Norwegian fund bemoans lack of business ethics
NORWAY – The Norwegian Government Pension Fund has complained of a “fundamental lack of ethics” in the business community in which it invests.
“In recent years, there have been cases where the rights and financial interests of shareholders have been poorly protected or not protected at all,” Norges Bank, which runs the fund, wrote in a letter to the Ministry of Finance.
“These incidents seem to reflect that corporate management have based their decisions on short-term perspectives. Another common aspect has been the fundamental lack of ethics,” it added.
“Laws and rules have been violated and individuals have given priority to their own interests rather than to the interests of shareholders and the common good. Experience has made it clear that good corporate governance also includes an ethical dimension.”
The letter on governance in the fund, then known as the Petroleum Fund, was written in December and was only recently made available in English.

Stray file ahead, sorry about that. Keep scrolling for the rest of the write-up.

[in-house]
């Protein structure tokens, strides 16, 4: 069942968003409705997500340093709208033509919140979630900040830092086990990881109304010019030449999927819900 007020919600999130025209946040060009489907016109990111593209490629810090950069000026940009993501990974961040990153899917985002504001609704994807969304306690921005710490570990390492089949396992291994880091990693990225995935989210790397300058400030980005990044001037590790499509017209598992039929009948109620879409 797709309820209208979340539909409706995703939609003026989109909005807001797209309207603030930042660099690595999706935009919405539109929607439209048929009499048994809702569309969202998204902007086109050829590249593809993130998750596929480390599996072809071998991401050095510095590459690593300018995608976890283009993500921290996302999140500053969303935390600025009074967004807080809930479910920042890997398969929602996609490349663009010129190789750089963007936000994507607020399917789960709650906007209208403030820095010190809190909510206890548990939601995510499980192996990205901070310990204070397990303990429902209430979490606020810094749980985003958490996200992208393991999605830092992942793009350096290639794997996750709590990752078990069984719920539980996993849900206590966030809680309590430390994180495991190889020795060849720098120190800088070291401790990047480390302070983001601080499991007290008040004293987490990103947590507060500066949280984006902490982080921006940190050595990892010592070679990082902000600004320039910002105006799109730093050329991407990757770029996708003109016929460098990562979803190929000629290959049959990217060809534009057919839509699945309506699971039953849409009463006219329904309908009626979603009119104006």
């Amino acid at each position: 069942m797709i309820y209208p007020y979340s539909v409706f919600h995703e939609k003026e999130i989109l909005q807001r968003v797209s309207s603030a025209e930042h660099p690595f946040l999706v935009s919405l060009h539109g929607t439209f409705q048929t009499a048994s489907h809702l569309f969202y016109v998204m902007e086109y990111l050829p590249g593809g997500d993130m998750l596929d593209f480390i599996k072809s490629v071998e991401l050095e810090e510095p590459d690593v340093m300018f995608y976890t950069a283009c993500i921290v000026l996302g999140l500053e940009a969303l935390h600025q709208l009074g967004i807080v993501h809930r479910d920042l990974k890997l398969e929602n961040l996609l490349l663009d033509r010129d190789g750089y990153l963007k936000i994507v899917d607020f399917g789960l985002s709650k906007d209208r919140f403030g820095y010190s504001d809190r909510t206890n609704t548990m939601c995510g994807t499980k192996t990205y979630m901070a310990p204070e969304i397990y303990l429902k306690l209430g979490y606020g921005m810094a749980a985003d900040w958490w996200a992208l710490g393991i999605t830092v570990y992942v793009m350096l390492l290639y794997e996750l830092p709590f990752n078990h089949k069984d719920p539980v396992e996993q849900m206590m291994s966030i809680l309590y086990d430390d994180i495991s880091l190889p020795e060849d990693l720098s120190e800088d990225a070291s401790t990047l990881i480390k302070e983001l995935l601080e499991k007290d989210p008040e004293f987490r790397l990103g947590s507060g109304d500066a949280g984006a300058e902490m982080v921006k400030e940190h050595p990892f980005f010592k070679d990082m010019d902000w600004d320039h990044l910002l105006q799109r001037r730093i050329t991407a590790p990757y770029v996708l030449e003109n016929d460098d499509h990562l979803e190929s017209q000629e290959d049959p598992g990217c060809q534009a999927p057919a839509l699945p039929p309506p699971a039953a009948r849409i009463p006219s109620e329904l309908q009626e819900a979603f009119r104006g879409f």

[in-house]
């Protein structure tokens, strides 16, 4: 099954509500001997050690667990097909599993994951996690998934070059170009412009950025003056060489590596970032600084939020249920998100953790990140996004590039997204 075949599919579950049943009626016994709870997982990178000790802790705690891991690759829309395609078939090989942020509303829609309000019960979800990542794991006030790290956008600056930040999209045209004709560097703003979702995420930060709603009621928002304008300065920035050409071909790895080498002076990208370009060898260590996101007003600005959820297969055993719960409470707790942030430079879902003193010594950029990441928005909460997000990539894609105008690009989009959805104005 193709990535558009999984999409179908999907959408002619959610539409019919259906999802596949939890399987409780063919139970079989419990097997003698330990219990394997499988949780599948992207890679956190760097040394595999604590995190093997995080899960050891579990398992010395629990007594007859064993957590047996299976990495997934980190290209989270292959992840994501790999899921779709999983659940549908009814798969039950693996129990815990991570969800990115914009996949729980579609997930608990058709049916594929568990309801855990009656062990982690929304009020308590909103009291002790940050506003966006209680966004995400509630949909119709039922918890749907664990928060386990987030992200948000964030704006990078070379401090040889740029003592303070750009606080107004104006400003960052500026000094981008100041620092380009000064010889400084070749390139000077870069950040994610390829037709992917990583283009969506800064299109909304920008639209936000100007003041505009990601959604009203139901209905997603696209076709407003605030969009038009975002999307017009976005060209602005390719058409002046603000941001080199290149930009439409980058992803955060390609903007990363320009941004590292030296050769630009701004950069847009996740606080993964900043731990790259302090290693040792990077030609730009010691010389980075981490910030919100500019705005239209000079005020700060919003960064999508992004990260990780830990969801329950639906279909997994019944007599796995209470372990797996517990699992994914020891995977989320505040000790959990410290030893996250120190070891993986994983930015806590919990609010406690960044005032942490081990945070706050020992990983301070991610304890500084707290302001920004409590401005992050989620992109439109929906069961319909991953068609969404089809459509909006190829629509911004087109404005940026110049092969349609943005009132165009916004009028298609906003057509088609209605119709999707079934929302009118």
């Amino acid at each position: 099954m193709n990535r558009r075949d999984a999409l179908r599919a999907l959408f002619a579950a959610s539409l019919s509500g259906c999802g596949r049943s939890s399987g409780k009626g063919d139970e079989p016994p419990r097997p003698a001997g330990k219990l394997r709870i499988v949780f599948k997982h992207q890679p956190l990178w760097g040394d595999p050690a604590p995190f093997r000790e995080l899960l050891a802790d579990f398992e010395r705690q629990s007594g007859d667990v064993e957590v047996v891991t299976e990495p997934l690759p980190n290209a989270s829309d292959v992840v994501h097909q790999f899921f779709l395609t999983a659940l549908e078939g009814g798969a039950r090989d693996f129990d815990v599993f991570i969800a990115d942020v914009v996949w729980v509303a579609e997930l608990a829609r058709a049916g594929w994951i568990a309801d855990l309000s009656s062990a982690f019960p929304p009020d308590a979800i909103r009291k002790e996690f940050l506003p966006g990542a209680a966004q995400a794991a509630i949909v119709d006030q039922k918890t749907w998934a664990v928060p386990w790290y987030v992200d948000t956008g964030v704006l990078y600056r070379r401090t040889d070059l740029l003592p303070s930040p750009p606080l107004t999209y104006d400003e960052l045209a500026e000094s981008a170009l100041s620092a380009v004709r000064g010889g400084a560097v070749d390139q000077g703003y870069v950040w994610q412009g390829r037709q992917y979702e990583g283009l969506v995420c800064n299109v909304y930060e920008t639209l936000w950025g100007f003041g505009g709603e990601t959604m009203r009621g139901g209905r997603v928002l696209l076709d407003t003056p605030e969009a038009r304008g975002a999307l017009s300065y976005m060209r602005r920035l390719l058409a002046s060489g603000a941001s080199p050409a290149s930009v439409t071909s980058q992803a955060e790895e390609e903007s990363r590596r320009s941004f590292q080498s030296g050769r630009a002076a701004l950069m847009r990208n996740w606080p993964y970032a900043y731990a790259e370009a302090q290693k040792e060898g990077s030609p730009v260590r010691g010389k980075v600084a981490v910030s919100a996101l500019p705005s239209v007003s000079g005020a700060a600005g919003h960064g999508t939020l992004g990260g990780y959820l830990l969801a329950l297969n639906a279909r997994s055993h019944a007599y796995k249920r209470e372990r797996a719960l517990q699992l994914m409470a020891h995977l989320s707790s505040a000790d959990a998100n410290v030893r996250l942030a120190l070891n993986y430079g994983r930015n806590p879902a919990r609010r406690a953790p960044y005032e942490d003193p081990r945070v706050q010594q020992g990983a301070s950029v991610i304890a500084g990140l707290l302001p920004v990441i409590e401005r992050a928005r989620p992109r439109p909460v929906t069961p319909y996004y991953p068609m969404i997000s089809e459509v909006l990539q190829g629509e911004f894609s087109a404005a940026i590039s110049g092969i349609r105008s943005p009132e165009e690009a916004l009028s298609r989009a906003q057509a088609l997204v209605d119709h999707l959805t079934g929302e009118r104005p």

The central bank also noted that long-term investors’ interests “often have other interests than investors with a short-term horizon”.
It said it was interest of long-term investors “that rights are increasingly respected, that the environment is protected, that armed conflicts are terminated and that the political framework is optimal”.
So there was often “synergy between ethics and financial interests for an investor with a long-term investment horizon”.
Contact and cooperation with other institutional investors was “absolutely essential” to ensure influence in important matters. But ownership rights had to be exercised is manner that protected the fund’s international reputation.